Continuing a year of upheaval, Atlanta's largest healthcare system announced last week that it's quitting the risk-based contracting business while seeking to replace its chief executive officer for the second time in a year.
Under pressure from state insurance regulators, eight-hospital Promina Health System said by year-end it will cancel all of its capitated contracts, which pay a fixed monthly fee per member. Capitation accounts for 8% of the company's revenue.
Georgia Insurance Commissioner John Oxendine warned earlier this year that Promina was acting too much like a health insurer under its risk-based arrangements, which involved claims processing and medical management, and wasn't subject to state regulations such as prompt-pay laws. In February, after some of Promina's 1,500 affiliated physicians complained about slow payments, Oxendine ordered the not-for-profit to become a licensed insurer or quit capitation.
Losses on some contracts prompted Promina to begin easing out of capitation earlier this year. Recently it revealed that a year-end audit uncovered overpayments to its hospitals and doctors under its capitated contracts, which it's now asking them to pay back. Promina officials said the overpayments involve about 5% of all claims processed under capitated contracts over the past six years, but they were unable to give a dollar amount last week.
"Health systems around the country are getting out (of capitation). We're just a little later than the others," Promina spokeswoman Cheryl Iverson said. "From a business standpoint, it just doesn't make sense for us anymore."
Promina expects to report net income of $35.9 million on revenue of $1.28 billion for the year ended June 30. The previous year, it earned $40 million on revenue of $1.1 billion.
The decision to quit risk-based contracting came just as CEO Bonnie Phipps announced she was resigning to lead Saint Joseph's Health System in Atlanta, effective Sept. 3. Phipps, former head of Promina's managed-care organization, said she had applied to Saint Joseph's before her promotion last year. In July 2001, Phipps had replaced now-retired Bernard Brown, who spearheaded Promina's formation in 1994 as a holding company for three hospital organizations. Promina Chief Medical Officer Robert Ryan, M.D., will serve as interim CEO until a replacement is found.
Phipps' departure caps a year of turbulence. In May there was news that its flagship, 452-bed Piedmont Hospital, was considering pulling out after the arrival of its new CEO, R. Timothy Stack, last November. Stack replaced Richard Hubbard III, a longtime friend and colleague of former Promina CEO Brown.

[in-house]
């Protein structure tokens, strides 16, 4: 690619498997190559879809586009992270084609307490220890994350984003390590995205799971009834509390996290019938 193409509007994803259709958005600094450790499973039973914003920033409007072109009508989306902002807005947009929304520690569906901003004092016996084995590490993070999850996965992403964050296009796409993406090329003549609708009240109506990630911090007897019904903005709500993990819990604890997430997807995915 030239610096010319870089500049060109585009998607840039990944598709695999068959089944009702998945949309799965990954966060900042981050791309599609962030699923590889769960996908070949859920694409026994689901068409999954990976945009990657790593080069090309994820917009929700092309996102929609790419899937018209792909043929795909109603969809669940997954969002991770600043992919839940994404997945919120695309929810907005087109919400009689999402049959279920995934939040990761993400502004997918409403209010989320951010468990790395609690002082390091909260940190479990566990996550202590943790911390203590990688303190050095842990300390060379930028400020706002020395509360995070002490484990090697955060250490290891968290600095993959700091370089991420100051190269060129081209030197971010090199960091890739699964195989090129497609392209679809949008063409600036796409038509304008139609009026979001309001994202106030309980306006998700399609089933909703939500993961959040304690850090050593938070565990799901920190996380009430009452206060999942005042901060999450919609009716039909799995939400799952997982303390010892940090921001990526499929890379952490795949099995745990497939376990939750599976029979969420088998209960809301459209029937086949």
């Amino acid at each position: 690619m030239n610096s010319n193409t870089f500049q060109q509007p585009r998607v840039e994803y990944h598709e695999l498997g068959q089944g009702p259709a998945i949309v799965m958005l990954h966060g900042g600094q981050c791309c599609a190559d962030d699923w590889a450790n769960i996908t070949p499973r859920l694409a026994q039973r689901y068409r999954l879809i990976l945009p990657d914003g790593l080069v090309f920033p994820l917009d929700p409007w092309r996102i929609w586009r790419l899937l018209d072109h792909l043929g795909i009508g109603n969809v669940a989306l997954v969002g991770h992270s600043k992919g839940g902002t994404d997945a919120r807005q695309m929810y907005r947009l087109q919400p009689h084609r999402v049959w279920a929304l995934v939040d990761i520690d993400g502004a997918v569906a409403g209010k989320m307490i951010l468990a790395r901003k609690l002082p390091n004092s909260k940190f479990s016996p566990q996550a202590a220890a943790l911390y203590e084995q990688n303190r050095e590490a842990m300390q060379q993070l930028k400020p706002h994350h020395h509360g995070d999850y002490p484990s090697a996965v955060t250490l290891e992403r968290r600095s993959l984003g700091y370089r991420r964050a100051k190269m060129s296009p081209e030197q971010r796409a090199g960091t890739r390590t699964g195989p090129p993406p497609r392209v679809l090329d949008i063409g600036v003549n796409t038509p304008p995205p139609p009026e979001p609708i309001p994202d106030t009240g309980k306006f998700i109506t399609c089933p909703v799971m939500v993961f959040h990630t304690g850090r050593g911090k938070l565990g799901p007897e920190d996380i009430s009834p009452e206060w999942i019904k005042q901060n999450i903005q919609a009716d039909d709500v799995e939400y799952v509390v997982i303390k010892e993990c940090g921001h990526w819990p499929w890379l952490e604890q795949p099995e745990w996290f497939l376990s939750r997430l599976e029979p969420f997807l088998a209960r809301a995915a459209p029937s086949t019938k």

Piedmont's split would mark the second major defection in three years. In November 1999, five of the system's original 13 hospitals broke off to form WellStar Health System, fracturing Piedmont's market dominance and leaving it without a significant presence in northwest Atlanta (Oct. 1, 2001, p. 26).
Last year, negotiations to bring 346-bed Saint Joseph's, a Roman Catholic hospital, into the fold collapsed. While U.S. bishops had just condemned Catholic-secular hospital alliances, Saint Joseph's officials also said they questioned Promina's leverage in negotiating managed-care contracts (April 2, 2001, p. 30).
Iverson said last week that Piedmont has no plans to secede. "They're still at the table with everything we're doing," she said. However, Piedmont spokeswoman Nina Montanaro declined to comment other than to say the hospital is "constantly re-evaluating its operations."
Promina's eight hospitals include 175-bed Gwinnett Medical Center, 429-bed DeKalb Medical Center, 297-bed Southern Regional Medical Center, 84-bed Decatur Hospital, 100-bed Fayette Community Hospital, 262-bed Joan Glancy Memorial Hospital and 76-bed SummitRidge.
Promina isn't alone in scrapping capitation. A national survey of 300 hospitals and physician groups released last month found that 31% of hospitals were using capitation last year, down from 46% in 2000 (July 29, p. 9).
Recognizing that shift, Promina officials said they've been emphasizing quality as a means of differentiating the system from competitors. For example, Promina recently signed an agreement with Philadelphia-based Cigna Corp. in which the insurer will pay its physicians bonuses for meeting quality and safety standards, Ryan said. In June, Promina became one of two hospital operators to join the Leapfrog Group, an employer coalition that's attacking medical errors (July 1, p. 6).